In truth, I was alternating between mantra and dropping it. This amounted to the following soundtrack in my mind: Present. Possible. Peaceful. Positive. (the blissful mantra I wanted so badly to focus on), punctuated by “DROP IT!” when a thought would creep in. Thoughts that, on any given morning, ranged from wishing I had eaten more breakfast to elaborate, existential worries about my place in the universe.

It was a humbling experience to struggle. Much like my yoga practice had been for me in the beginning, meditation was awkward, hard, and frustrating.

But the structure of the training meant that I couldn’t give up on it. We were asked to do 5-10 minutes of meditation a day throughout the training, in addition to our weekend work.

Pete had been teaching us a new meditation method each week, getting progressively more advanced. We experimented with a wide variety of Buddhist meditations, including Tonglen and Metta Meditation. By week seven, I was able to sit with my thoughts (mostly) without flinching. But I was still using the Drop-It Method.

Letting Go on the Ground

It was on a business trip, during one of the last months of training, when I finally learned to really love meditation.

I had worked a full day that started with an early flight. I still had to do my meditation for the day, and it was well past my bedtime. My back was hurting and I knew that sitting up would frustrate me.

I was determined not to fall asleep. I positioned myself on the floor (yes, the hotel room floor) and I put a pillow under my back like a bolster. I set the time on my iPhone to 10 minutes. I put one hand on my heart, and one hand on my belly. I started breathing and pushed “play” on the mantra in my head.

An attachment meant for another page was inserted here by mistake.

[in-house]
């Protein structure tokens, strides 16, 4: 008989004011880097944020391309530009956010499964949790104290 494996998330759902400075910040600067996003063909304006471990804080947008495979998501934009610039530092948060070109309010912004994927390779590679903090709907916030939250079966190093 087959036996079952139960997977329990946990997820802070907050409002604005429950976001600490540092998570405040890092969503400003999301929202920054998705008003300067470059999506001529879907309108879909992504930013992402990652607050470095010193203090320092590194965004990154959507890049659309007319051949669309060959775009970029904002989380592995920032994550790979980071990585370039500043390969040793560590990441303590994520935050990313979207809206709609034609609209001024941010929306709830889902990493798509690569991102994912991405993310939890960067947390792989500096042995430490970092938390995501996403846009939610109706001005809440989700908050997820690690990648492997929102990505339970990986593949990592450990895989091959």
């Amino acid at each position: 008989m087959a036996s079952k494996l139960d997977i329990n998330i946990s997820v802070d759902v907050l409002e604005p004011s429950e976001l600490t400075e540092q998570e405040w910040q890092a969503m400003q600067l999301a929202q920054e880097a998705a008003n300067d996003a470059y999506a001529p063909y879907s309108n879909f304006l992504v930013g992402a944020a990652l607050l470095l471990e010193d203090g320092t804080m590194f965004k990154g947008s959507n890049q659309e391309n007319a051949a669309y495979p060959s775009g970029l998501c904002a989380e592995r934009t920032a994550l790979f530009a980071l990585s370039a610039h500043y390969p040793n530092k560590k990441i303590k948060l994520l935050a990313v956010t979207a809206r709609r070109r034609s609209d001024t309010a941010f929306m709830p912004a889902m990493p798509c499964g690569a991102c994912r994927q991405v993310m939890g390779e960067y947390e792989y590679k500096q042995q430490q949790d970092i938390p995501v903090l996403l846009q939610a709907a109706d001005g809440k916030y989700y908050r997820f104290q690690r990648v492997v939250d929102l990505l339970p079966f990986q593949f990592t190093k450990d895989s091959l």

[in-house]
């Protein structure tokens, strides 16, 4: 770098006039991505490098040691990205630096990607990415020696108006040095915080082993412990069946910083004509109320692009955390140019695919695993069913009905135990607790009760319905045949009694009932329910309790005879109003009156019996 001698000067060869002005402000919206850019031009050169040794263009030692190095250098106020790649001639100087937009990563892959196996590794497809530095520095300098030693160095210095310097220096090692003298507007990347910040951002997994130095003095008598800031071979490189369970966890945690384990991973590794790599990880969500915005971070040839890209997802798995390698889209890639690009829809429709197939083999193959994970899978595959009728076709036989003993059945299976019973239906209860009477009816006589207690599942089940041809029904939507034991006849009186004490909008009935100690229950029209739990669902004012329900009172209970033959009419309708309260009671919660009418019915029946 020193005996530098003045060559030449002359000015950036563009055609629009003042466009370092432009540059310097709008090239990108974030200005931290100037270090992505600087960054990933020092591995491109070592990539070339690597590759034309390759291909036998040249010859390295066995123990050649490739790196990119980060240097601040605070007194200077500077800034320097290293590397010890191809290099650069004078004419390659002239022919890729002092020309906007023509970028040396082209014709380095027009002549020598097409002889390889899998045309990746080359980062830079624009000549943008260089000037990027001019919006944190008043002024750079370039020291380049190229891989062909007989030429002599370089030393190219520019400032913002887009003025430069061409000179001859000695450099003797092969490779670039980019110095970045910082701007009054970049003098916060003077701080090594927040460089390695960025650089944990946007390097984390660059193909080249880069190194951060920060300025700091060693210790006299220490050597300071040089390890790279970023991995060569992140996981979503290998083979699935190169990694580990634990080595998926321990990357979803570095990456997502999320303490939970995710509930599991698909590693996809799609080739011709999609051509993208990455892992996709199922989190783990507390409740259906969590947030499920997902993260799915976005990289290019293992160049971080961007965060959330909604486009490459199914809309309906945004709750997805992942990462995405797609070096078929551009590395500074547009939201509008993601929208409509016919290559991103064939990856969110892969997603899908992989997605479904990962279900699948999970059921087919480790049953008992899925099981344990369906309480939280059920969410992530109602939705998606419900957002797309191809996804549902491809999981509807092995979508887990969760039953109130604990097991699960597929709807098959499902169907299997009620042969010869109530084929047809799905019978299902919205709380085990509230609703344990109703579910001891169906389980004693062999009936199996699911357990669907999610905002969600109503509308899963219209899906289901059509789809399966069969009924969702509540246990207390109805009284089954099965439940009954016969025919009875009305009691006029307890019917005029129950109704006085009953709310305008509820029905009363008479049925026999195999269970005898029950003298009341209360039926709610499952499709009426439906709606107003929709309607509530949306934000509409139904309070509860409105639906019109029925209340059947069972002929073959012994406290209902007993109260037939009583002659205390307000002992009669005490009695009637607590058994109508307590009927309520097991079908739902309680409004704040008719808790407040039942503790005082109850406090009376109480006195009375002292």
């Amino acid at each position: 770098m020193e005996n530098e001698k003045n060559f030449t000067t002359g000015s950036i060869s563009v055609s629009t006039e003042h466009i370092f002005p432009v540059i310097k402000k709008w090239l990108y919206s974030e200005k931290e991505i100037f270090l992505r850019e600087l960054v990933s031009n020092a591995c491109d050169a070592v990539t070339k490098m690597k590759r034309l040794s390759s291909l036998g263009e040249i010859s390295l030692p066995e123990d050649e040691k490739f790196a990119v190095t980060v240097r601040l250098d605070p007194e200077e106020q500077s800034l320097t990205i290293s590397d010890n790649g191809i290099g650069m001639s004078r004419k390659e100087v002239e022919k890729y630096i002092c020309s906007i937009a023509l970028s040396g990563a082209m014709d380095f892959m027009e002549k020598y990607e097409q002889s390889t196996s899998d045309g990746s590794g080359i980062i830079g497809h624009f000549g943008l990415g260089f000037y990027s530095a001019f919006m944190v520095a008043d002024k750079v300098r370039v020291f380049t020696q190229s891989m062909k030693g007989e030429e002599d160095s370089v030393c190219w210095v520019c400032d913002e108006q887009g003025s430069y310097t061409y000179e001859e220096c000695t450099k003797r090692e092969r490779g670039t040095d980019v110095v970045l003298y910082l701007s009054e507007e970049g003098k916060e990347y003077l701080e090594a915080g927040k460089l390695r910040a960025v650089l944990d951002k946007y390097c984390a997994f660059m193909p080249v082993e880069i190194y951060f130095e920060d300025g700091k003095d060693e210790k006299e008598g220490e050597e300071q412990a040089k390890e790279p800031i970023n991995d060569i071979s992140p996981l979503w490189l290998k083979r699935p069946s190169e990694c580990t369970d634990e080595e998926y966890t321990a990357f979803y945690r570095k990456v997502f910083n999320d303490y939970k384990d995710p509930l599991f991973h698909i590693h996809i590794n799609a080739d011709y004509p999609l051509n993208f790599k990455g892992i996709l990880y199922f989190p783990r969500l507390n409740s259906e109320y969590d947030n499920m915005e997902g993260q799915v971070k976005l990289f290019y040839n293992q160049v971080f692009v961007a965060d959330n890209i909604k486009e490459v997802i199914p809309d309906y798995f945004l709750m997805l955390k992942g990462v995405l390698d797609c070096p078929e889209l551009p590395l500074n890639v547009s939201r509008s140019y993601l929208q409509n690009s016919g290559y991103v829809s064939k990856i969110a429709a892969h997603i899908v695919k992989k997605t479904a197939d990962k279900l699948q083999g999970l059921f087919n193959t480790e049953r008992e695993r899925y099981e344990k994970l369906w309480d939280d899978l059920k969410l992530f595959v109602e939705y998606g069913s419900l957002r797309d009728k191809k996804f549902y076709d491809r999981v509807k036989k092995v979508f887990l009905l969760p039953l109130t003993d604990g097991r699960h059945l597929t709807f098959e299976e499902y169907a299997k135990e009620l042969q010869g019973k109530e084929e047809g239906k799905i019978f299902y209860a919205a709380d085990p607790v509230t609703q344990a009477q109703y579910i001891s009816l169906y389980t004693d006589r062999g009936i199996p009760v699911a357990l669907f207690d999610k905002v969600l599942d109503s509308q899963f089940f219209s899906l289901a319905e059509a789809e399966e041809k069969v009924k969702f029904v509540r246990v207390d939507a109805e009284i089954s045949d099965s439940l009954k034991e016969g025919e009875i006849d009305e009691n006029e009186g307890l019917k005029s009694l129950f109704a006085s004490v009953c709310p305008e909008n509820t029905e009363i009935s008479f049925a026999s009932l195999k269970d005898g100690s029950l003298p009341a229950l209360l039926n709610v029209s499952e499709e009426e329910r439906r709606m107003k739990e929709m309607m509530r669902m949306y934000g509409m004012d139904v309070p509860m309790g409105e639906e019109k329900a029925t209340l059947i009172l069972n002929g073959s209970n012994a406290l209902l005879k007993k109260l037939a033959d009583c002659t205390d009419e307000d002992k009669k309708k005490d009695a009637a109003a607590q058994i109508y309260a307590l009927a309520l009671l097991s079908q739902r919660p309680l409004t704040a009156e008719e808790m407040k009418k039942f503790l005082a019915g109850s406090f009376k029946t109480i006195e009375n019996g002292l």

And there, on a hotel room floor in Chicago, I finally let go.

I had dropped in, and I didn’t need to drop anything.

When the iPhone beeped, I wasn’t ready to stop.

I finally knew what it was like to hear the silence of my own clear mind. I was at the train station, sitting on the platform, and I didn’t even need to watch the trains.

Pete’s morning intensives taught me that there is no “right way” to meditate. Like most things in life, the practice of meditation takes just that – practice. It was the tools, and discipline, of Lighting the Path training that led me to this point.

I still meditate often, and I love to meditate while lying down. It is not a daily practice, but it is a frequent one. Meditation is a method of mindfulness that I employ with great intention in various settings.

The greatest gift that I received from the six month focus on meditation was permission to do what makes sense for me. 

There are times when I watch the trains, and there are times when I still need to tell myself to drop the thoughts as they pass.

Meditation doesn’t have to be a fight with our thoughts, when it can be a compassionate homecoming with who we really are.

It is worth every moment of practice to get closer to peace.